L’Arche International, in conducting this investigation, was motivated by nothing less than allowing the wounded to heal our wounds with the light of truth.

The Vanier case reaffirms an argument I have made in this column before, which is that the church's radically patriarchal leadership structure and theology are at the root of most sex abuse cases in the church.
Patriarchy is any system in which men hold the power and women are largely excluded from it. In a patriarchal structure, powerful men dominate women, children and other vulnerable men.
Though they may have been inspired by the words and witness of Jean Vanier, what has truly given their movement life is the God who reaches out to them in the lives of the marginalized people they serve and the Spirit who dwells within the communities they have created among themselves. As they work through their grief, may they continue to be a source of strength and new life for one another. 

When Our Heroes Fail Us Chuck DeGroat

Each of us is complicated story of beauty and brokenness. We’re image-bearers brimming with dignity and self-deceived, shame-laden saboteurs of trust. The “Prince of Preachers,” Charles Spurgeon, once proclaimed during a sermon, “Appear to be what thou art, tear off thy masks. The church was never meant to be a masquerade. Stand out in thy true colors.” Who among us doesn’t hide?

I’m reminded of the words of Ezekiel:
The word of the Lord came to me: Mortal, prophesy against the shepherds of Israel: prophesy, and say to them—to the shepherds: Thus says the Lord God: Ah, you shepherds of Israel who have been feeding yourselves! Should not shepherds feed the sheep? You eat the fat, you clothe yourselves with the wool, you slaughter the fatlings; but you do not feed the sheep. You have not strengthened the weak, you have not healed the sick, you have not bound up the injured, you have not brought back the strayed, you have not sought the lost, but with force and harshness you have ruled them. (Ezekiel 34:1-4)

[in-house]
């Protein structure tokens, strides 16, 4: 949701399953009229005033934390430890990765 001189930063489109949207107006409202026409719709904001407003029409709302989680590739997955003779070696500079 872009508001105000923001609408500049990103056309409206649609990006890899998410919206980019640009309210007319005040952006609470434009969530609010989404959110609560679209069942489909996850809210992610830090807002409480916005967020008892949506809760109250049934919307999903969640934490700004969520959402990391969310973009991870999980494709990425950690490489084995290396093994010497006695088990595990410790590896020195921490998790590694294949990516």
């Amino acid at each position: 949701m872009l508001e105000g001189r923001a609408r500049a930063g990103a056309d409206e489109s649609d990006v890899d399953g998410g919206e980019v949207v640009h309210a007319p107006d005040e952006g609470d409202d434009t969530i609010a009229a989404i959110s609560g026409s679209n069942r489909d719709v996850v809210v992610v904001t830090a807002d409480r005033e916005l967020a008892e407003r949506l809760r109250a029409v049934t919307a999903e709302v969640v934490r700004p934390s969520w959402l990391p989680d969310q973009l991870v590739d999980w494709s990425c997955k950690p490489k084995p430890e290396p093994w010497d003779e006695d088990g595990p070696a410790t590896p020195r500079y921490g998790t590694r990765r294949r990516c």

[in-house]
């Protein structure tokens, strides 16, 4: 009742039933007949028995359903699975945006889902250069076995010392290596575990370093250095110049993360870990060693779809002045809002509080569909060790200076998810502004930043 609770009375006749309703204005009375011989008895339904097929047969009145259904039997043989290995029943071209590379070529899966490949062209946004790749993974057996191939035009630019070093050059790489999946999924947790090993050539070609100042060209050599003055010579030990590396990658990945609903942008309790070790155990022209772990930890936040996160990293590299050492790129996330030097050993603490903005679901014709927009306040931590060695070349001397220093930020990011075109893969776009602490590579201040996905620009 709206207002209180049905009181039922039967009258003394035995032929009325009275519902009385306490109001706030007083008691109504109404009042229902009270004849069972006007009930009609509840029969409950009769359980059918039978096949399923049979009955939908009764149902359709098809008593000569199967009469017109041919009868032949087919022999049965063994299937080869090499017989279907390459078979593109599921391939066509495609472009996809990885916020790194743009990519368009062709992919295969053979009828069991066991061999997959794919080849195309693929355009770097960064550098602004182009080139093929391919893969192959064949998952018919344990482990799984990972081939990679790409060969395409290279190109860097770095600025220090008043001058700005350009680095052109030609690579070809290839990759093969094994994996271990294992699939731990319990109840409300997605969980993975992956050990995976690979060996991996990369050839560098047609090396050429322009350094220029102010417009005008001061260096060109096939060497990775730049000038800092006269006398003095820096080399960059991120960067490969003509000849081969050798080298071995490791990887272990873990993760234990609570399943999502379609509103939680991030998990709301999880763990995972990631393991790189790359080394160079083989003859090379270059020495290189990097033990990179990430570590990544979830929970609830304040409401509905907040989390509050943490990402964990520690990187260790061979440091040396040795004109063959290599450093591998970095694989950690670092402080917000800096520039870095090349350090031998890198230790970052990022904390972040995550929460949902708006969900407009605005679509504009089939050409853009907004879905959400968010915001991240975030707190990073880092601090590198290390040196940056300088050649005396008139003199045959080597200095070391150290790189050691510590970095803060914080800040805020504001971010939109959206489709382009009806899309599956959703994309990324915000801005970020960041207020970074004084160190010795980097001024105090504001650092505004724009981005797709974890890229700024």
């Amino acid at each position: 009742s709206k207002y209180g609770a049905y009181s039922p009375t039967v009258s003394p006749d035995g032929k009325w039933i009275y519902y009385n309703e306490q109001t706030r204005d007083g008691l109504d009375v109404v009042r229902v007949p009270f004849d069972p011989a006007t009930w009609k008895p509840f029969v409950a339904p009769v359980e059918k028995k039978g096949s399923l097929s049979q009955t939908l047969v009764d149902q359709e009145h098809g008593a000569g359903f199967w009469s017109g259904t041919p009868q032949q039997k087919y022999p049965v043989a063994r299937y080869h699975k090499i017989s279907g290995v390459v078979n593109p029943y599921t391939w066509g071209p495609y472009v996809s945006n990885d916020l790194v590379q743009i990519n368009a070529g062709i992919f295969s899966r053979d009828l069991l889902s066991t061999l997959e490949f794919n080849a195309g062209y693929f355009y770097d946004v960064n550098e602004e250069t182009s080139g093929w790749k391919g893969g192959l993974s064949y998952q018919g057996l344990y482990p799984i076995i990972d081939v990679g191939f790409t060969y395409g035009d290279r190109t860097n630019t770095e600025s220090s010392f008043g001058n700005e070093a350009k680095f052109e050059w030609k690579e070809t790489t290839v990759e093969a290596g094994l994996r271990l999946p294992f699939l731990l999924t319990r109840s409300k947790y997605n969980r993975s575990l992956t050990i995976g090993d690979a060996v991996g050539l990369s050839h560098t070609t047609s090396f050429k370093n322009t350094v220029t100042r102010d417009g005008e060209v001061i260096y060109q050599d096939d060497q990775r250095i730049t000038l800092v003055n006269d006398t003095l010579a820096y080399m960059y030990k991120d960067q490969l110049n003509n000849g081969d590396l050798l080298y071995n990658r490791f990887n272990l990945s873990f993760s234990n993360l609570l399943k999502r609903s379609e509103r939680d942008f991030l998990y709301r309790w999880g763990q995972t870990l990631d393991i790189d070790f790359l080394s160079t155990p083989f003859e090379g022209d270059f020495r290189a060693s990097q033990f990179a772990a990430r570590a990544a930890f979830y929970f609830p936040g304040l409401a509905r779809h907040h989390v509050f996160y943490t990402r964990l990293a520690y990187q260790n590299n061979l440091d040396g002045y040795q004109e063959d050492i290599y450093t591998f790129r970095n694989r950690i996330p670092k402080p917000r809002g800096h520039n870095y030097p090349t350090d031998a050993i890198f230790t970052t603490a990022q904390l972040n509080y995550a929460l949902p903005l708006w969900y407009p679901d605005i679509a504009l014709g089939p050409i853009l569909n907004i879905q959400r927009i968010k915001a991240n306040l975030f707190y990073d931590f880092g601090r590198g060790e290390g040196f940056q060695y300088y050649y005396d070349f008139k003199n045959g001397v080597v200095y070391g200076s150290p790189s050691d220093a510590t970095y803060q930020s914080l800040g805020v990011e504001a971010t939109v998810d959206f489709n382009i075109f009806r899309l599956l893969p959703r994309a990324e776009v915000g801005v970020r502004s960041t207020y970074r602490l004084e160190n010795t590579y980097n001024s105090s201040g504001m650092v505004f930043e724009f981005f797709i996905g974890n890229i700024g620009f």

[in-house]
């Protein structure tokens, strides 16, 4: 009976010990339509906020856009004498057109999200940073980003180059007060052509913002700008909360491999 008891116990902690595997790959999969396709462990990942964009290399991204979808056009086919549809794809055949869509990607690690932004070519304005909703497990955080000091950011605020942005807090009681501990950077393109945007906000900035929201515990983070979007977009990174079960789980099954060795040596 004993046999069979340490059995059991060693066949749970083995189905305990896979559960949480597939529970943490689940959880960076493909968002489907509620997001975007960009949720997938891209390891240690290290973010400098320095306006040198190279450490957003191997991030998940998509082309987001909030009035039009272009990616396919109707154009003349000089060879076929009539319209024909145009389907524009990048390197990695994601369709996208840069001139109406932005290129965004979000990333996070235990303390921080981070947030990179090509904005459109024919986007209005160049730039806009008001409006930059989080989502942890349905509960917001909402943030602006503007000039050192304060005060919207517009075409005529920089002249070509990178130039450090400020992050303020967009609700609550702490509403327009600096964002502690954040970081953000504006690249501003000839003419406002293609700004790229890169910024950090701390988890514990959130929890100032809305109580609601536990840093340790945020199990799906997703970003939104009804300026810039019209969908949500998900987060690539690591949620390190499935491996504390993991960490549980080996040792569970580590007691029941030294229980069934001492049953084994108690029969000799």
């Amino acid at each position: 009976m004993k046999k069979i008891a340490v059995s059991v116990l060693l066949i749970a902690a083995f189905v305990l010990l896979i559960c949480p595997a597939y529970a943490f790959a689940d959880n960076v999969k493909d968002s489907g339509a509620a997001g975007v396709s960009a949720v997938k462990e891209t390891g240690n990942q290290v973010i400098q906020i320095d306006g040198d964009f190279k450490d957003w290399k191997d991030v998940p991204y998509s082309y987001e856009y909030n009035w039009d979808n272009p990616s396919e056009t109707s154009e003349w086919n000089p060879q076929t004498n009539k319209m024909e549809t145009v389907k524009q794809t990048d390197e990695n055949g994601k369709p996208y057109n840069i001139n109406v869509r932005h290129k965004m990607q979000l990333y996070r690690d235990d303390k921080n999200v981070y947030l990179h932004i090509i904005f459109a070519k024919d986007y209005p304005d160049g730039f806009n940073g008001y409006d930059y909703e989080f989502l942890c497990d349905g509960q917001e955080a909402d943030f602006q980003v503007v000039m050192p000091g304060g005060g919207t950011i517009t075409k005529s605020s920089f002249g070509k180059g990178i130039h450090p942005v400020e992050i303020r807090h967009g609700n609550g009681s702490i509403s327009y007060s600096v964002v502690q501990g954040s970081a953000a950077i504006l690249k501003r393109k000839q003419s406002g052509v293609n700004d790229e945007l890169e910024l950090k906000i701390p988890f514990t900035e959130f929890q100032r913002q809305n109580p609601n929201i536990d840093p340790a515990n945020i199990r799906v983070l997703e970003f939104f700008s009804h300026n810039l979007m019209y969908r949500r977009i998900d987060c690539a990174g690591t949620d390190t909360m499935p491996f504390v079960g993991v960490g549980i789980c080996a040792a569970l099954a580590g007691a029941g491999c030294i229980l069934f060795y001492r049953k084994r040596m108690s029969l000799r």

I never thought I’d quote this passage in a piece about a beloved mentor-from-afar like Jean Vanier, but times like this require a deadly seriousness. Writing to a community who thought of their founder as a saint, Tina Bovermann of L’Arche USA noted that the work of discovering the truth about Vanier came with a “with a mix of pain and resolve,” pain for both the victims and for those who’d likely be crushed by the revelations, and resolve “because truth matters…because the real value of every person matters.”
And, it’s an invitation to all of us to become students in this school, imperfect as it is, but aspiring toward a better humanity. L’Arche shows us, in their pain and resolve, just how we love amidst difficulty – with honesty, integrity, transparency, for the sake of the most vulnerable. That is a hopeful takeaway in a moment that feels heavy with grief.

Ms. Cushing spent a year at L’Arche two decades ago for her PhD, and discovered L’Arche kept its assistants loyal (some stayed for 40 years) by making them part of a (then-Catholic) liberation movement. Such assistants are much harder to come by in today’s secular world, and the scandal won’t help. “L’Arche is living the consequences right now,” Ms. Cushing says. “But it’s bringing them together. It is time for them to own the whole thing, and not to stay content with one person as L’Arche’s embodiment.”